There is probably no more horrific story from Argentina's Dirty War than that of Alfredo Astiz. Astiz was a navy captain who infiltrated the Madres de Plaza de Mayo, a group of mothers of some of the disappeared who were probably the single greatest thorn in the side of the brutal junta.
Astiz's actions resulted in the torture and disappearance of several people including this particularly horrific case:
Mr. Astiz, 58, is accused of playing a central role in the kidnappings and disappearance of two French nuns, Alice Domon and Léonie Duquet; an investigative journalist, Rodolfo Walsh; and several founders of the Mothers of the Plaza de Mayo, a group that began gathering in the plaza outside the presidential palace shortly after the 1976 military coup to demand answers about their children’s whereabouts.
Witnesses said Sister Duquet was imprisoned at the Navy Mechanics School before her body was tossed from a plane into the Atlantic Ocean on one of many “flights of death” meant to dispose of prisoners’ bodies.
But currents pushed her body ashore, and she was buried in an unmarked grave. It was not until 2005 that Argentine forensic anthropologists identified her remains and those of another of the group’s founders, Azucena Villaflor.
What is exceptionally disturbing about his actions are these two facts:
- The Madres were neither using nor advocating violence.
- Asti'z's lawyer in the article linked above essentially tries to use the Nuremberg defense here:
Mr. Astiz denies knowing about the death flights, and his lawyer says that as a uniformed member of the military he was following orders to protect the nation from extremist violence.
He has been convicted in absentia in France for the murder of the nuns and has also been Sconvicted in absentia in Italy for killing three Italian citizens, is wanted in Sweden for the disappearance of a teenager and missed out on being convicted in Argentina as the result of an amnesty, essentially extorted by a restive military.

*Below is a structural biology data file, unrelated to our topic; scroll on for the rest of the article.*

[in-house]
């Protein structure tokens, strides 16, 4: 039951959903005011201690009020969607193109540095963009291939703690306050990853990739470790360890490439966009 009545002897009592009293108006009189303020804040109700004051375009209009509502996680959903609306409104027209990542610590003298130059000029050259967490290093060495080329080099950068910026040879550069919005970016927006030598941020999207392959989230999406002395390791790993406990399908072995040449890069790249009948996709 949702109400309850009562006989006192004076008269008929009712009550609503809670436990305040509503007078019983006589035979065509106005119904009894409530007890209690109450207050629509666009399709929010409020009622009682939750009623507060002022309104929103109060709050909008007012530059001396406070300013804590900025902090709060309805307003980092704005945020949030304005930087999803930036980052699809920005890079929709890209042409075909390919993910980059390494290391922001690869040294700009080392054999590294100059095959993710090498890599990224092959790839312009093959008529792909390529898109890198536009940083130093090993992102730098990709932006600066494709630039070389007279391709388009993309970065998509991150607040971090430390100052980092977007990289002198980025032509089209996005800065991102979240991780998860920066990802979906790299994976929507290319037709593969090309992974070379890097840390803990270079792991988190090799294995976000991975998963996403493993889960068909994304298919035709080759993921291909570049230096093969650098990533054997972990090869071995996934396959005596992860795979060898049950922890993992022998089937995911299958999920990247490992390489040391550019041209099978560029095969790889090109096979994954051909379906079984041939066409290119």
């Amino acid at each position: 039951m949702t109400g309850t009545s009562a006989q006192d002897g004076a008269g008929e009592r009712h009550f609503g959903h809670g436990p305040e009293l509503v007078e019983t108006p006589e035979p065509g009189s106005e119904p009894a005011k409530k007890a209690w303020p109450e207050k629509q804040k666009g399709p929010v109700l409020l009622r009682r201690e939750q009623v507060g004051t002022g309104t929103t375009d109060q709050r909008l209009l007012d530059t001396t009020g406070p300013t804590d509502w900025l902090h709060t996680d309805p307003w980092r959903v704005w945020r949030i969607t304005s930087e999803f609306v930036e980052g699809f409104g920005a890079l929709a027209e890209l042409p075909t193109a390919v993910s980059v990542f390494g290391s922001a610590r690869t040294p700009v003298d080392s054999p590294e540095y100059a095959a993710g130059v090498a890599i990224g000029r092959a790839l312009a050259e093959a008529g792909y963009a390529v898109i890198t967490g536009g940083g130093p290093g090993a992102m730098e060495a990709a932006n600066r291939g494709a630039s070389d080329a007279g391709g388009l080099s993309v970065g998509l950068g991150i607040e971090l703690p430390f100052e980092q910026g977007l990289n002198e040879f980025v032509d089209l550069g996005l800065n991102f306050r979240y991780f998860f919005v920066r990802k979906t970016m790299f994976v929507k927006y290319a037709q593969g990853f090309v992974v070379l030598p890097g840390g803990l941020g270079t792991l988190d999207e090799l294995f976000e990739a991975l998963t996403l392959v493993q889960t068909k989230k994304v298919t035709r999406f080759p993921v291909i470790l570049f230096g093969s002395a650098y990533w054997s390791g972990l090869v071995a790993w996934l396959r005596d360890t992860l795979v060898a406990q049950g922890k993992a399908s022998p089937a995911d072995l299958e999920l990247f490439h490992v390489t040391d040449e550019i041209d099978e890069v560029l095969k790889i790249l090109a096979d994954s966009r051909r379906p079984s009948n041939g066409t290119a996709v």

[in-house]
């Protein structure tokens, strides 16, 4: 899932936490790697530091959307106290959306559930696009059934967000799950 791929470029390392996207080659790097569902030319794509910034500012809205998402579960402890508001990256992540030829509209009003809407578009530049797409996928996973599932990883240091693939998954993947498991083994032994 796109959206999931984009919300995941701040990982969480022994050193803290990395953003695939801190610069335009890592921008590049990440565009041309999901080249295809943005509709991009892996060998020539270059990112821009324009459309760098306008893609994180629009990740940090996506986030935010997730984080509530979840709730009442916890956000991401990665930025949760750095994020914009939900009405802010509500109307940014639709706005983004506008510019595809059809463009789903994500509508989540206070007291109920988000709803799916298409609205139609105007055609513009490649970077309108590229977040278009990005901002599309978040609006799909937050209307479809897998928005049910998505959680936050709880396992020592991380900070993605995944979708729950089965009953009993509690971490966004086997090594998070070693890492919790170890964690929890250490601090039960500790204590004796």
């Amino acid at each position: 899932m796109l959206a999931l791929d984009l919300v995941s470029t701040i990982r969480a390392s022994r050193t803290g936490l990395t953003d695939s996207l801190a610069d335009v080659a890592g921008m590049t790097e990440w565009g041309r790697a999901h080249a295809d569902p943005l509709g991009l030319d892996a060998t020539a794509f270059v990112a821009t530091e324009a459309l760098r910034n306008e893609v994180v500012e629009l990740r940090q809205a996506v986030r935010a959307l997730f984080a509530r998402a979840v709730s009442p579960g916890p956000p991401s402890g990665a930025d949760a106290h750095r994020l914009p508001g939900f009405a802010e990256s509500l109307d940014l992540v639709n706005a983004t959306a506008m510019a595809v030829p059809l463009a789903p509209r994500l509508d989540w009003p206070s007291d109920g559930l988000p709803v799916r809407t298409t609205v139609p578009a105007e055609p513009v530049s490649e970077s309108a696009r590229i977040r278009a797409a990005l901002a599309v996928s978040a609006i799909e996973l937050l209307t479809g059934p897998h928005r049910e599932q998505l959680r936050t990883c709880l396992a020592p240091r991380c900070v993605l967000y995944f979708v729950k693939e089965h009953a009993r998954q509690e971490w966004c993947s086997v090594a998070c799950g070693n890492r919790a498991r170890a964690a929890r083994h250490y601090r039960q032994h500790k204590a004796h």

That amnesty has now been tossed out by Argentina's courts and Astiz at long last is facing justice. His trial started this past Friday, the day after Human Rights Day.
Jail actually may be the safest place for him:
On his way to a meeting in the tidy Palermo district here [in 1997], Jorge Oscar Ocampo suddenly began shouting and swinging at a blond, baby-faced man who passed him on the street.
''Why don't you torture me now?'' Mr. Ocampo yelled at the man, whom he recognized as Alfredo Astiz, a retired navy captain, who Mr. Ocampo said had beaten and tortured his wife and child during the military dictatorship that ruled Argentina from 1976 to 1983.
[In 1995], Alfredo Chavez, a former prisoner at a secret detention center during the military dictatorship, pummeled Mr. Astiz after spotting him on vacation at the Andean ski resort of Bariloche in southern Argentina.
Mr. Astiz sued Mr. Chavez, a municipal worker, but the courts dismissed the case, and the Bariloche City Council declared the former navy captain persona non grata.
An Argentinean friend once told me that since that last incident took place in Bariloche, every year on the anniversary, an informal celebration takes place. Perhaps soon they'll have even more cause to celebrate.
Let the healing begin.